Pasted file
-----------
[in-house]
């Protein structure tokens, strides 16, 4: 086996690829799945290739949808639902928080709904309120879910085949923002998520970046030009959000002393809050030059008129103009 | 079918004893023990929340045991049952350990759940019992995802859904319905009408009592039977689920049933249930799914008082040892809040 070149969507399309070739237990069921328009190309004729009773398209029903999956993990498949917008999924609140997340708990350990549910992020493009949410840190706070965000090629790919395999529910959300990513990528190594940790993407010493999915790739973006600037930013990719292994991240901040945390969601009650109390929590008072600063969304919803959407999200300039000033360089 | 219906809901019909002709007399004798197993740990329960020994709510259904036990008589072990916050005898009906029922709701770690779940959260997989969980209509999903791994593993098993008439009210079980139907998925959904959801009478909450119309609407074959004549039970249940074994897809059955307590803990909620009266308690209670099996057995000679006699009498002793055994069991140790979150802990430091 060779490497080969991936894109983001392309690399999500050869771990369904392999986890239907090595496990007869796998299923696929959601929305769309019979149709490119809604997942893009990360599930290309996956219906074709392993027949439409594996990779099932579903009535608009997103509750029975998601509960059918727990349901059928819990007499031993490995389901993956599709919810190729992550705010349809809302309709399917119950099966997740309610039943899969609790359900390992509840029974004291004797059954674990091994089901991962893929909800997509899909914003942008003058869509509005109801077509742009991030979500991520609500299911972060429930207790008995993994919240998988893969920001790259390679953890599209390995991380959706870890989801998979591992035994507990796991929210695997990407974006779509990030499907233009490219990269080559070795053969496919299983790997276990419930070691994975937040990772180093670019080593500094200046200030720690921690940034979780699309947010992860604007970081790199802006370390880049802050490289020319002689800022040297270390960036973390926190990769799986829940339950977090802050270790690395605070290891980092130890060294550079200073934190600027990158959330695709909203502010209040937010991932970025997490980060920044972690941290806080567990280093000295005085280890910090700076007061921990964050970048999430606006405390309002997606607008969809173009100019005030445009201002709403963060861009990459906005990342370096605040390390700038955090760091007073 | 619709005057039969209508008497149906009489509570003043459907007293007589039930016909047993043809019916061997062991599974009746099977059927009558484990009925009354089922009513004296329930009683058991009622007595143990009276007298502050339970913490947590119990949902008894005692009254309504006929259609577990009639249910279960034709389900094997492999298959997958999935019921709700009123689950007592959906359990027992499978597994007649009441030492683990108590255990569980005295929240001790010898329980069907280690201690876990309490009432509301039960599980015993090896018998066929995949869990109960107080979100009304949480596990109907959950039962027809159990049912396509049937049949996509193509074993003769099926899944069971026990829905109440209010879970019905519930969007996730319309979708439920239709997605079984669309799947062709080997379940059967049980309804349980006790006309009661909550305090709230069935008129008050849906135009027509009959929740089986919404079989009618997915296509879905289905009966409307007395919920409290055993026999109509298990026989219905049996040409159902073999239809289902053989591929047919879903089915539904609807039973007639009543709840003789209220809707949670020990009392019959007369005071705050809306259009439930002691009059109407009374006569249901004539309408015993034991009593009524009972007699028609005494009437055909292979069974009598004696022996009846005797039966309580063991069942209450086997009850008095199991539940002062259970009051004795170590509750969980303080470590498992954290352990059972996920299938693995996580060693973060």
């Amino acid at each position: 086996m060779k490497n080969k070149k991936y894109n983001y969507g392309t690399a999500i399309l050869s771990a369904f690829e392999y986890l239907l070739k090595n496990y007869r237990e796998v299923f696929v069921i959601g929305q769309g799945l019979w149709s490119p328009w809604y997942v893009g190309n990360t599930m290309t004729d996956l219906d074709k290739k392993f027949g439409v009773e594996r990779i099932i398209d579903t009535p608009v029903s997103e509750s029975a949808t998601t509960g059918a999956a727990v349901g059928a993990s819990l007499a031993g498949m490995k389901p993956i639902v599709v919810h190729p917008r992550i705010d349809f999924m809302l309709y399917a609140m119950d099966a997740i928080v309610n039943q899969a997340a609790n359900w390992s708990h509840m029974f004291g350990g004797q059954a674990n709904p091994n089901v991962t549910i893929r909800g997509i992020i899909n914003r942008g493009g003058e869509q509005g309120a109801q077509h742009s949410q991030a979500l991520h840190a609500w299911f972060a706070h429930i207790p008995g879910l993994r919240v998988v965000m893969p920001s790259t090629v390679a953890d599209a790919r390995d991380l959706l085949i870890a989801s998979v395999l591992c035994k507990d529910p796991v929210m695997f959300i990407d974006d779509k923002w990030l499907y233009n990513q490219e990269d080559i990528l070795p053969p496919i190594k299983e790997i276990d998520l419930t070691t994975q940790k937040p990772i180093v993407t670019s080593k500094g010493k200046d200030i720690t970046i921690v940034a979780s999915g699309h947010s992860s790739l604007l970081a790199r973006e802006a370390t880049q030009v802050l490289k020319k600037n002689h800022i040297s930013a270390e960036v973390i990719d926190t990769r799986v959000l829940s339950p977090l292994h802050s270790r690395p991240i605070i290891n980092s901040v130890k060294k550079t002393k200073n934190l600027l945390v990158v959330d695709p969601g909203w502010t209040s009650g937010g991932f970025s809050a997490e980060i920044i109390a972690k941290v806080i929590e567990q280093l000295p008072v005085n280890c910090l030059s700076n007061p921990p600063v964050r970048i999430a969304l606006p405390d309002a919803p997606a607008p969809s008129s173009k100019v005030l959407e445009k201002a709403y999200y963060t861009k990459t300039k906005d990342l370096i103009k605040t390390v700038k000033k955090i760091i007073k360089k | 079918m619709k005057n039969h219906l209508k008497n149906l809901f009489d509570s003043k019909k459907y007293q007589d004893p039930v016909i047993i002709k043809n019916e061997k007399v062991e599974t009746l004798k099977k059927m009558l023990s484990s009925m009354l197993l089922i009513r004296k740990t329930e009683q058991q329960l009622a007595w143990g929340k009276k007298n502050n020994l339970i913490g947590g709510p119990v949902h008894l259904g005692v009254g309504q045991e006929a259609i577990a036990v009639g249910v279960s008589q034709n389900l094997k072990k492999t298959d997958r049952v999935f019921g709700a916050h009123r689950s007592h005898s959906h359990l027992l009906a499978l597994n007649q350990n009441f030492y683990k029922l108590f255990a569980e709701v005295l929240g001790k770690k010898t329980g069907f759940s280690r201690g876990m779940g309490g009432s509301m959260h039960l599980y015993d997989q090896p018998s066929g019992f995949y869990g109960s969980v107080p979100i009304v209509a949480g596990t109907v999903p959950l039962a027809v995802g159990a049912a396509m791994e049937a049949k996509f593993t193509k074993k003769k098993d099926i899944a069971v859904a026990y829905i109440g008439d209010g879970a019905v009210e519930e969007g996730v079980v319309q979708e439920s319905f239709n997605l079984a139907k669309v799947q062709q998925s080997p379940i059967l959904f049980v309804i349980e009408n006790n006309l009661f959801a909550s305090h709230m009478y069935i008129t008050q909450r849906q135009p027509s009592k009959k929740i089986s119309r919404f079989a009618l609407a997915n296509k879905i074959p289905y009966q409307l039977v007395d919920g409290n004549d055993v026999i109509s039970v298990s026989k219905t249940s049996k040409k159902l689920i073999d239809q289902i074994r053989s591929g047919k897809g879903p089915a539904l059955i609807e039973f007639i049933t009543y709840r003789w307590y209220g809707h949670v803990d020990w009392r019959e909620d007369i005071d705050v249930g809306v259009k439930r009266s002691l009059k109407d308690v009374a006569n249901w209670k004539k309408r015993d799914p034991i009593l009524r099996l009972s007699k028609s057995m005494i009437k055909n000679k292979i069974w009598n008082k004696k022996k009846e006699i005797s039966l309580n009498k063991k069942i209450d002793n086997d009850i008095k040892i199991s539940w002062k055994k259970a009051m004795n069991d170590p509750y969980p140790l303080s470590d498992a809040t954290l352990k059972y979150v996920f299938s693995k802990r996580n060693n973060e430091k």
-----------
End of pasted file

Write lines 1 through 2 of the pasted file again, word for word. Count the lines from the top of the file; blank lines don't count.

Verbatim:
[in-house]
């Protein structure tokens, strides 16, 4: 086996690829799945290739949808639902928080709904309120879910085949923002998520970046030009959000002393809050030059008129103009 | 079918004893023990929340045991049952350990759940019992995802859904319905009408009592039977689920049933249930799914008082040892809040 070149969507399309070739237990069921328009190309004729009773398209029903999956993990498949917008999924609140997340708990350990549910992020493009949410840190706070965000090629790919395999529910959300990513990528190594940790993407010493999915790739973006600037930013990719292994991240901040945390969601009650109390929590008072600063969304919803959407999200300039000033360089 | 219906809901019909002709007399004798197993740990329960020994709510259904036990008589072990916050005898009906029922709701770690779940959260997989969980209509999903791994593993098993008439009210079980139907998925959904959801009478909450119309609407074959004549039970249940074994897809059955307590803990909620009266308690209670099996057995000679006699009498002793055994069991140790979150802990430091 060779490497080969991936894109983001392309690399999500050869771990369904392999986890239907090595496990007869796998299923696929959601929305769309019979149709490119809604997942893009990360599930290309996956219906074709392993027949439409594996990779099932579903009535608009997103509750029975998601509960059918727990349901059928819990007499031993490995389901993956599709919810190729992550705010349809809302309709399917119950099966997740309610039943899969609790359900390992509840029974004291004797059954674990091994089901991962893929909800997509899909914003942008003058869509509005109801077509742009991030979500991520609500299911972060429930207790008995993994919240998988893969920001790259390679953890599209390995991380959706870890989801998979591992035994507990796991929210695997990407974006779509990030499907233009490219990269080559070795053969496919299983790997276990419930070691994975937040990772180093670019080593500094200046200030720690921690940034979780699309947010992860604007970081790199802006370390880049802050490289020319002689800022040297270390960036973390926190990769799986829940339950977090802050270790690395605070290891980092130890060294550079200073934190600027990158959330695709909203502010209040937010991932970025997490980060920044972690941290806080567990280093000295005085280890910090700076007061921990964050970048999430606006405390309002997606607008969809173009100019005030445009201002709403963060861009990459906005990342370096605040390390700038955090760091007073 | 619709005057039969209508008497149906009489509570003043459907007293007589039930016909047993043809019916061997062991599974009746099977059927009558484990009925009354089922009513004296329930009683058991009622007595143990009276007298502050339970913490947590119990949902008894005692009254309504006929259609577990009639249910279960034709389900094997492999298959997958999935019921709700009123689950007592959906359990027992499978597994007649009441030492683990108590255990569980005295929240001790010898329980069907280690201690876990309490009432509301039960599980015993090896018998066929995949869990109960107080979100009304949480596990109907959950039962027809159990049912396509049937049949996509193509074993003769099926899944069971026990829905109440209010879970019905519930969007996730319309979708439920239709997605079984669309799947062709080997379940059967049980309804349980006790006309009661909550305090709230069935008129008050849906135009027509009959929740089986919404079989009618997915296509879905289905009966409307007395919920409290055993026999109509298990026989219905049996040409159902073999239809289902053989591929047919879903089915539904609807039973007639009543709840003789209220809707949670020990009392019959007369005071705050809306259009439930002691009059109407009374006569249901004539309408015993034991009593009524009972007699028609005494009437055909292979069974009598004696022996009846005797039966309580063991069942209450086997009850008095199991539940002062259970009051004795170590509750969980303080470590498992954290352990059972996920299938693995996580060693973060």